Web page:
37. 37.
    Nevière R, Chagnon JL, Teboul JL, Vallet B, Wattel F. Small intestine intramucosal PCO(2) and microvascular blood flow during hypoxic and ischemic hypoxia. Crit Care Med. 2002;30(2):379–84.CrossRefPubMedGoogle Scholar
  38. 38.
    Dubin A, Estenssoro E, Murias G, Pozo MO, Sottile JP, Barán M, et al. Intramucosal-arterial Pco2 gradient does not reflect intestinal dysoxia in anemic hypoxia. J Trauma. 2004;57(6):1211–7.CrossRefPubMedGoogle Scholar
  39. 39.
    Dubin A, Murias G, Estenssoro E, Canales H, Badie J, Pozo M, et al. Intramucosal-arterial PCO2 gap fails to reflect intestinal dysoxia in hypoxic hypoxia. Crit Care. 2002;6(6):514–20.CrossRefPubMedPubMedCentralGoogle Scholar
  40. 40.
    Creteur J, De Backer D, Sakr Y, Koch M, Vincent JL. Sublingual capnometry tracks microcirculatory changes in septic patients. Intensive Care Med. 2006;32(4):516–23.CrossRefPubMedGoogle Scholar
  41. 41.
    Gutierrez G. A mathematical model of tissue-blood carbon dioxide exchange during hypoxia. Am J Respir Crit Care Med. 2004;169(4):525–33.CrossRefPubMedGoogle Scholar
  42. 42.
    Nelson DP, Beyer C, Samsel RW, Wood LD, Schumacker PT. Pathological supply dependence of O2 uptake during bacteremia in dogs. J Appl Physiol (1985). 1987;63(4):1487–92.CrossRefGoogle Scholar
  43. 43.
    Pastores SM, Katz DP, Kvetan V. Splanchnic ischemia and gut mucosal injury in sepsis and the multiple organ dysfunction syndrome. Am J Gastroenterol. 1996;91(9):1697–710.PubMedGoogle Scholar
  44. 44.
    Doig CJ, Sutherland LR, Sandham JD, Fick GH, Verhoef M, Meddings JB. Increased intestinal permeability is associated with the development of multiple organ dysfunction syndrome in critically ill ICU patients. Am J Respir Crit Care Med. 1998;158(2):444–51.CrossRefPubMedGoogle Scholar
  45. 45.
    Meakins JL, Marshall JC. The gastrointestinal tract: the motor of MOF. Arch Surg. 1986;121:197–201.Google Scholar
  46. 46.
    Dantzker DR. The gastrointestinal tract. The canary of the body? JAMA. 1993;270(10):1247–8.CrossRefPubMedGoogle Scholar
  47. 47.
    Edouard AR, Degrémont AC, Duranteau J, Pussard E, Berdeaux A, Samii K. Heterogeneous regional vascular responses to simulated transient hypovolemia in man. Intensive Care Med. 1994;20(6):414–20.CrossRefPubMedGoogle Scholar
  48. 48.
    Hamilton-Davies C, Mythen MG, Salmon JB, Jacobson D, Shukla A, Webb AR. Comparison of commonly used clinical indicators of hypovolaemia with gastrointestinal tonometry. Intensive Care Med. 1997;23(3):276–81.CrossRefPubMedGoogle Scholar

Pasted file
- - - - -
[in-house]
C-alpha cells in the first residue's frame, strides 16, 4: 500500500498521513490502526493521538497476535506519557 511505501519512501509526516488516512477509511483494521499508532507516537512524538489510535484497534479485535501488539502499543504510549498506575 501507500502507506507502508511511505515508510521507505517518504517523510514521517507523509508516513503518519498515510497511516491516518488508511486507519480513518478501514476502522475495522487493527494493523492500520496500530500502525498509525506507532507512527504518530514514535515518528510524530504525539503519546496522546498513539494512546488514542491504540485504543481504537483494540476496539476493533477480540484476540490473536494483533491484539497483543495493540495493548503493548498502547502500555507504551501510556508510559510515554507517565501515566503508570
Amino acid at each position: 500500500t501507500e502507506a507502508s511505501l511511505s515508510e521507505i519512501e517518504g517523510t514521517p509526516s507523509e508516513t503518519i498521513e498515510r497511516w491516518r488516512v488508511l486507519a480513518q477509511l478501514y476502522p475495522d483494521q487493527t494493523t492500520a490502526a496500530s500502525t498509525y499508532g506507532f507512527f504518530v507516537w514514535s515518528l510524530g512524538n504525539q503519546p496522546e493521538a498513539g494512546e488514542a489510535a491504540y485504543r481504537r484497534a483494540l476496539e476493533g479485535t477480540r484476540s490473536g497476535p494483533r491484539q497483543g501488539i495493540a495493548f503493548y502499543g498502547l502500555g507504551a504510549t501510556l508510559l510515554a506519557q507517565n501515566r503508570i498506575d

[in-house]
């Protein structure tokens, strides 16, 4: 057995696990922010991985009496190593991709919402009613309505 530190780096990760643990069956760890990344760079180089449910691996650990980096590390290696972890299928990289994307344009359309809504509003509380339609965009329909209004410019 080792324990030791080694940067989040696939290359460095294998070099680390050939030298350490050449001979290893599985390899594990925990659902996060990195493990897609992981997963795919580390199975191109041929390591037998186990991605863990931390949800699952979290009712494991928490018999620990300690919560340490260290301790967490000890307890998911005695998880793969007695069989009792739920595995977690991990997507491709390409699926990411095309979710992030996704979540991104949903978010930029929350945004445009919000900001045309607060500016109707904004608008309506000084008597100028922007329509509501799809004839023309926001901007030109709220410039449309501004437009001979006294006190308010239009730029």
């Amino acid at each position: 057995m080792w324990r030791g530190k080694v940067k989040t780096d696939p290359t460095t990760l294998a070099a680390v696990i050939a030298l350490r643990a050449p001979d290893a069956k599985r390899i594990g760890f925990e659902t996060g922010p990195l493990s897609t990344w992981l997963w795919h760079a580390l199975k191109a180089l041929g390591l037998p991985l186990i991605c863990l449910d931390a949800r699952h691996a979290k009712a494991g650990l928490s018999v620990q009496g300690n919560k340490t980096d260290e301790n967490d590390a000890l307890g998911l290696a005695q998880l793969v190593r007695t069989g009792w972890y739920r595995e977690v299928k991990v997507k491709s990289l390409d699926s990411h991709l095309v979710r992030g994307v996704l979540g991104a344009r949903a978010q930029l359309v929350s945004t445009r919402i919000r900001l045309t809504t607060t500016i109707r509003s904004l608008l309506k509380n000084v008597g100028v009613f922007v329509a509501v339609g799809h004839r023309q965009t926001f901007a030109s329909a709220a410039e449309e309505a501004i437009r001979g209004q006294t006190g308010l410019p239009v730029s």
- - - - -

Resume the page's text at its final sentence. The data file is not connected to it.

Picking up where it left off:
49. 49.
    Friedman G, Berlot G, Kahn RJ, Vincent JL. Combined measurements of blood lactate concentrations and gastric intramucosal pH in patients with severe sepsis. Crit Care Med. 1995;23(7):1184–93.CrossRefPubMedGoogle Scholar
  50. 50.
    Oud L, Haupt MT. Persistent gastric intramucosal ischemia in patients with sepsis following resuscitation from shock. Chest. 1999;115(5):1390–6.CrossRefPubMedGoogle Scholar
  51. 51.
    Morgan TJ, Venkatesh B, Endre ZH. Accuracy of intramucosal pH calculated from arterial bicarbonate and the Henderson-Hasselbalch equation: assessment using simulated ischemia. Crit Care Med. 1999;27(11):2495–9.CrossRefPubMedGoogle Scholar
  52. 52.
    Pernat A, Weil MH, Tang W, Yamaguchi H, Pernat AM, Sun S, et al. Effects of hyper- and hypoventilation on gastric and sublingual PCO(2). J Appl Physiol (1985). 1999;87(3):933–7.CrossRefGoogle Scholar
  53. 53.
    Vincent JL, Creteur J. Gastric mucosal pH is definitely obsolete—please tell us more about gastric mucosal PCO2. Crit Care Med. 1998;26(9):1479–81.CrossRefPubMedGoogle Scholar
  54. 54.
    Schlichtig R, Mehta N, Gayowski TJ. Tissue-arterial PCO2 difference is a better marker of ischemia than intramural pH (pHi) or arterial pH-pHi difference. J Crit Care. 1996;11(2):51–6.CrossRefPubMedGoogle Scholar
  55. 55.
    Bennett-Guerrero E, Panah MH, Bodian CA, Methikalam BJ, Alfarone JR, DePerio M, et al. Automated detection of gastric luminal partial pressure of carbon dioxide during cardiovascular surgery using the Tonocap. Anesthesiology. 2000;92(1):38–45.CrossRefPubMedGoogle Scholar
  56. 56.
    Lebuffe G, Decoene C, Pol A, Prat A, Vallet B. Regional capnometry with air-automated tonometry detects circulatory failure earlier than conventional hemodynamics after cardiac surgery. Anesth Analg. 1999;89(5):1084–90.CrossRefPubMedGoogle Scholar
  57. 57.
    Holland J, Carey M, Hughes N, Sweeney K, Byrne PJ, Healy M, et al. Intraoperative splanchnic hypoperfusion, increased intestinal permeability, down-regulation of monocyte class II major histocompatibility complex expression, exaggerated acute phase response, and sepsis. Am J Surg. 2005;190(3):393–400.CrossRefPubMedGoogle Scholar